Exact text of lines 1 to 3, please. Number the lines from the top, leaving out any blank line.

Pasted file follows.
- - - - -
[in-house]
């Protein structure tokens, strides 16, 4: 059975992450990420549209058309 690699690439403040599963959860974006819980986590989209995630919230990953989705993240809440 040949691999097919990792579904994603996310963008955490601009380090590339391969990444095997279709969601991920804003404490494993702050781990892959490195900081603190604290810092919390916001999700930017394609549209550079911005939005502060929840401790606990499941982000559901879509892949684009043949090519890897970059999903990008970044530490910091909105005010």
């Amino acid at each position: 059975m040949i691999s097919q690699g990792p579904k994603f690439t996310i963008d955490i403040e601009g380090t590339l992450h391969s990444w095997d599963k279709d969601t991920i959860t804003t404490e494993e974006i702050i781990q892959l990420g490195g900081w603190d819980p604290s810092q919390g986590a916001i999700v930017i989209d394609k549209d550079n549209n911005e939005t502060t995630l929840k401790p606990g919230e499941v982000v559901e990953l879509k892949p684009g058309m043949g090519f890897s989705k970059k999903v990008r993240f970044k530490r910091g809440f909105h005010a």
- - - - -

[in-house]
């Protein structure tokens, strides 16, 4: 059975992450990420549209058309 690699690439403040599963959860974006819980986590989209995630919230990953989705993240809440 040949691999097919990792579904994603996310963008955490601009380090590339391969990444095997279709969601991920804003404490494993702050781990892959490195900081603190604290810092919390916001999700930017394609549209550079911005939005502060929840401790606990499941982000559901879509892949684009043949090519890897970059999903990008970044530490910091909105005010």
């Amino acid at each position: 059975m040949i691999s097919q690699g990792p579904k994603f690439t996310i963008d955490i403040e601009g380090t590339l992450h391969s990444w095997d599963k279709d969601t991920i959860t804003t404490e494993e974006i702050i781990q892959l990420g490195g900081w603190d819980p604290s810092q919390g986590a916001i999700v930017i989209d394609k549209d550079n549209n911005e939005t502060t995630l929840k401790p606990g919230e499941v982000v559901e990953l879509k892949p684009g058309m043949g090519f890897s989705k970059k999903v990008r993240f970044k530490r910091g809440f909105h005010a």